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Lisbon for the children was great. Of course our ambling around the centre, taking in the atmosphere was dull for them. For us the alleys, the ochre roofed aging buildings and thoroughfares were fascinating. But then we headed out to the Lisbon Expo Park. This included an Oceanarium, the Vasci de Gama Tower, a cable car ride, a great waterfall and the kids loved all of these attractions. There was also a great indoor attraction that mixed science and hitting bouncy rubber things. Great for  kids of all ages J Another trip out was to Sintra Park. This didn’t have the fast rides and gleaming technology of other parks, but they loved the place. They could run into grottoes, climb stone steps and disappear into foliage, climb small towers and give full rein to their imaginations.  All without wi-fi and sitting! We also went to check out Belem Tower, got caught in the rain waited and hour then decided to buy an umbrella for 5 Euros, and yes, then the rain stopped. The zoo was also included on the kids wish list. Always a sad place for me, full of listless creatures, but with reassuringly expensive ice-cream when feeling too hot.  As always heights have to be included in our perambulations. The Castle of the Moors, built circa 8-9th century,  is set on a  rocky hill  high above the plain, which it dominates. The combination of heights, strong winds and lack of hand holds added since it was first built made it a joy to visit.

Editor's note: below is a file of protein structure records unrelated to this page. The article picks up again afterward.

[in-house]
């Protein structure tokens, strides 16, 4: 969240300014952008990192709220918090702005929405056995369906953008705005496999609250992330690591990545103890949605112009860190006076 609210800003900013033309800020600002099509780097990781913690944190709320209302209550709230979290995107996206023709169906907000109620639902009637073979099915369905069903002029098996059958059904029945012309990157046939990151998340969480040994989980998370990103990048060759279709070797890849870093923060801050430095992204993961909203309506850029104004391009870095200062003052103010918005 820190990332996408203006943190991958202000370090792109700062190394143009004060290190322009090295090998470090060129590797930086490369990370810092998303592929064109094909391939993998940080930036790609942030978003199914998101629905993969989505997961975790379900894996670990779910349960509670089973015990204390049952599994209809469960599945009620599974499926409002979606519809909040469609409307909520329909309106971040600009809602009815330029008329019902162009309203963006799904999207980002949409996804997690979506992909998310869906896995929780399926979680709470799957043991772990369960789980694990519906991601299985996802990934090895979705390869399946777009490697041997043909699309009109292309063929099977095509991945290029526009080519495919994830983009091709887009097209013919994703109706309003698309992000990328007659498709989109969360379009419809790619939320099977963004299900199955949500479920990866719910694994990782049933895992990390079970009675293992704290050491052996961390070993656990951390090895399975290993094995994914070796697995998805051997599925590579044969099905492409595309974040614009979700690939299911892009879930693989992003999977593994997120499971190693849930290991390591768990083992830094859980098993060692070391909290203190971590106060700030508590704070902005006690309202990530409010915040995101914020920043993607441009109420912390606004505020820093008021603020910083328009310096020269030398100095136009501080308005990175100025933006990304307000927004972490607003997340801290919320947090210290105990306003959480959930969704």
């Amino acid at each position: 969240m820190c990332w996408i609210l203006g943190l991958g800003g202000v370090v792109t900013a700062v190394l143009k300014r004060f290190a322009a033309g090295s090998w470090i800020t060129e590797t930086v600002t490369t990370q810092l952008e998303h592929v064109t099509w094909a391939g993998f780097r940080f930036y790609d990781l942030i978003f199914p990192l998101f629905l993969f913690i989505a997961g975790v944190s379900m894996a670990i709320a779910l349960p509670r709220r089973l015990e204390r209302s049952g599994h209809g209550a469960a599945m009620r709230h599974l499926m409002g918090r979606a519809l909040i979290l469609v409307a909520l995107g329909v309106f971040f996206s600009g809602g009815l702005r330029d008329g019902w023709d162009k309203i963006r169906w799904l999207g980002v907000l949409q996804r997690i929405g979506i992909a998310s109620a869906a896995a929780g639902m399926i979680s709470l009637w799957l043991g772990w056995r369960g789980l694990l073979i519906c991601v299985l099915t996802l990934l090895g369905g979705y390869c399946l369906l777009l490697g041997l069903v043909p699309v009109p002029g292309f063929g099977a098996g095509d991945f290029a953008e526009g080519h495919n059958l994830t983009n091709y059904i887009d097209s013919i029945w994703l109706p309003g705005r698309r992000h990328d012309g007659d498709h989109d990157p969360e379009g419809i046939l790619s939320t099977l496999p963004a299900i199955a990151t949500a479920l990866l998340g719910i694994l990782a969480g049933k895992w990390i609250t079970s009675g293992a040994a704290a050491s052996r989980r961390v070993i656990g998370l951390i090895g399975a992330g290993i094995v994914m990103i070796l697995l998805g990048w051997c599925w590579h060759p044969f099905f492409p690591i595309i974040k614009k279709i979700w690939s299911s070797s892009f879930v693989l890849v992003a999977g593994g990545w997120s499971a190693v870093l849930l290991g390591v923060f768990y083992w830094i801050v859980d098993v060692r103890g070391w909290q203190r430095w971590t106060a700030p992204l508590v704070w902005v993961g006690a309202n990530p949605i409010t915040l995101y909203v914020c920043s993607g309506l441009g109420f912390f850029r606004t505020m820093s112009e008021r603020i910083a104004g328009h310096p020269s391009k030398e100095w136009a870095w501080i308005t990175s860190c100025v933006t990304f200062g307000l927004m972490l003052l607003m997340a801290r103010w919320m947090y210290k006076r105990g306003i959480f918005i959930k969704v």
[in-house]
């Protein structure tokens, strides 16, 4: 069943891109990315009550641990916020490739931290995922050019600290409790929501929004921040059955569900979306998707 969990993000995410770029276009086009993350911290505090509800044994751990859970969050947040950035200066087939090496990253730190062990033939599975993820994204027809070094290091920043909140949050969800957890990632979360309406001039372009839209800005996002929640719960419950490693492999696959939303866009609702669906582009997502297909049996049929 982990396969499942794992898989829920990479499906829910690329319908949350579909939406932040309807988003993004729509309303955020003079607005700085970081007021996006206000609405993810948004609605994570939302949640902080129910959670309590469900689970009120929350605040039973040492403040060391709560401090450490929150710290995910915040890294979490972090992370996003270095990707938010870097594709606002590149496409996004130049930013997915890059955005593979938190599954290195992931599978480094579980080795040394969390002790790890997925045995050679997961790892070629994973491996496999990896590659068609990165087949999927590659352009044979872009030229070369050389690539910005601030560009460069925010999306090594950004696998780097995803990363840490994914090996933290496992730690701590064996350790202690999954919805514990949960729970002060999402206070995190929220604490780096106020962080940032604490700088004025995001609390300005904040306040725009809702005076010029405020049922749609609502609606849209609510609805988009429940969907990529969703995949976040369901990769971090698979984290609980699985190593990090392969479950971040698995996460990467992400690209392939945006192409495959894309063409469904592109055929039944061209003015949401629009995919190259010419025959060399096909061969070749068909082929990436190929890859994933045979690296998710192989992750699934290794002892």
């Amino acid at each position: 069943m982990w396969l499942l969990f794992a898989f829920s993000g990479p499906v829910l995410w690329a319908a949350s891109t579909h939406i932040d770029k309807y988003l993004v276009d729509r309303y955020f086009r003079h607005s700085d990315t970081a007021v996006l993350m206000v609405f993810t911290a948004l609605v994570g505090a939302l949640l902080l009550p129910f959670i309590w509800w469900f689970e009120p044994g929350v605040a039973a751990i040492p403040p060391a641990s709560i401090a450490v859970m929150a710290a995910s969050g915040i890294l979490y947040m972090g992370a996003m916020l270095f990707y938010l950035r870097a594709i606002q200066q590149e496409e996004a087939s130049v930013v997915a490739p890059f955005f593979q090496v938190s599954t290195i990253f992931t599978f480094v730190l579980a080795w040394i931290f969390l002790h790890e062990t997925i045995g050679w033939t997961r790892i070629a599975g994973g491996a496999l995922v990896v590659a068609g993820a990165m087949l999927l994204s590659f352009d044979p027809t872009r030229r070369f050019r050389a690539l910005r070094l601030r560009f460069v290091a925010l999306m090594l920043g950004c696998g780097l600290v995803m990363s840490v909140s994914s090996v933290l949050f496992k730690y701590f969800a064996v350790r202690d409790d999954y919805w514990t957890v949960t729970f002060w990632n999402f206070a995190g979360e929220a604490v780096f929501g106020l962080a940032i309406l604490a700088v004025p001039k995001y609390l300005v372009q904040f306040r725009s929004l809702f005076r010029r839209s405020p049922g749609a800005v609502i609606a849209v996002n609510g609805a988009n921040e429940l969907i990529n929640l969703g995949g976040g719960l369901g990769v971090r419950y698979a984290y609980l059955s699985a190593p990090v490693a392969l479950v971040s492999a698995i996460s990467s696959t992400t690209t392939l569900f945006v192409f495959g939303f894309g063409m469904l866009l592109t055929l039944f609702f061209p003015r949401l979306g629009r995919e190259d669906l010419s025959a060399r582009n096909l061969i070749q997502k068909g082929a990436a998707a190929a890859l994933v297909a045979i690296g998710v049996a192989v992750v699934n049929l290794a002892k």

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View from the Hotel rooftop, which had a  swimming pool, but sadly to nippy for a dip.

Back in Lisbon, we ventured out at night for some Fado. We had been warned not to pick at the seemingly free food that would be placed on our table in warm and cosy bars/cafes. This was because it would actually be included in our bill. The area was interesting and the people friendly. Strangely enough there were not too many shops to buy fresh fruit and odds and ends for kids to munch on in central Lisbon. All in all a great city to visit with plenty to keep the children happy, too.